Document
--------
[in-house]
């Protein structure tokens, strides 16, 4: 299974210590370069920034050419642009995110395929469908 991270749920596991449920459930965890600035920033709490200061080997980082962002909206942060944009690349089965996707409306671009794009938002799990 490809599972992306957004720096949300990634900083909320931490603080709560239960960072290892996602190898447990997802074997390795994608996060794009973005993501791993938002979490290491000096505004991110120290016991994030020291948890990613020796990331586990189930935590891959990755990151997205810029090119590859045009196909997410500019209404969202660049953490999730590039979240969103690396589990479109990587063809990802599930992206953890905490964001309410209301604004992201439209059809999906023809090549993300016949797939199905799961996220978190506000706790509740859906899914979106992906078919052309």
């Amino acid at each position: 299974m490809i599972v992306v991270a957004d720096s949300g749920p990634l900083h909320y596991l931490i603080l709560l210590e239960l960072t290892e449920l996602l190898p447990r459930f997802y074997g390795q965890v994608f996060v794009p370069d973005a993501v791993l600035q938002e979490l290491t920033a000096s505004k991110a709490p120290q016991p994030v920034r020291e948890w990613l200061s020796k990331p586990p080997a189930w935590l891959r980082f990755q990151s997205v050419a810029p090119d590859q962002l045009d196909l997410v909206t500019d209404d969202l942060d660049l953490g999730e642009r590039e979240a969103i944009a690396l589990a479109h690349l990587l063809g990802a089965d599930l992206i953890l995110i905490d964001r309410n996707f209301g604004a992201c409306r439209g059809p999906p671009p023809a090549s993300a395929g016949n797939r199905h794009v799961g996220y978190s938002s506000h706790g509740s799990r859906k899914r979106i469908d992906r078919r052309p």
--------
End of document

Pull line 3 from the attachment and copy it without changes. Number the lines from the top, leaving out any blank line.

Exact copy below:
């Amino acid at each position: 299974m490809i599972v992306v991270a957004d720096s949300g749920p990634l900083h909320y596991l931490i603080l709560l210590e239960l960072t290892e449920l996602l190898p447990r459930f997802y074997g390795q965890v994608f996060v794009p370069d973005a993501v791993l600035q938002e979490l290491t920033a000096s505004k991110a709490p120290q016991p994030v920034r020291e948890w990613l200061s020796k990331p586990p080997a189930w935590l891959r980082f990755q990151s997205v050419a810029p090119d590859q962002l045009d196909l997410v909206t500019d209404d969202l942060d660049l953490g999730e642009r590039e979240a969103i944009a690396l589990a479109h690349l990587l063809g990802a089965d599930l992206i953890l995110i905490d964001r309410n996707f209301g604004a992201c409306r439209g059809p999906p671009p023809a090549s993300a395929g016949n797939r199905h794009v799961g996220y978190s938002s506000h706790g509740s799990r859906k899914r979106i469908d992906r078919r052309p």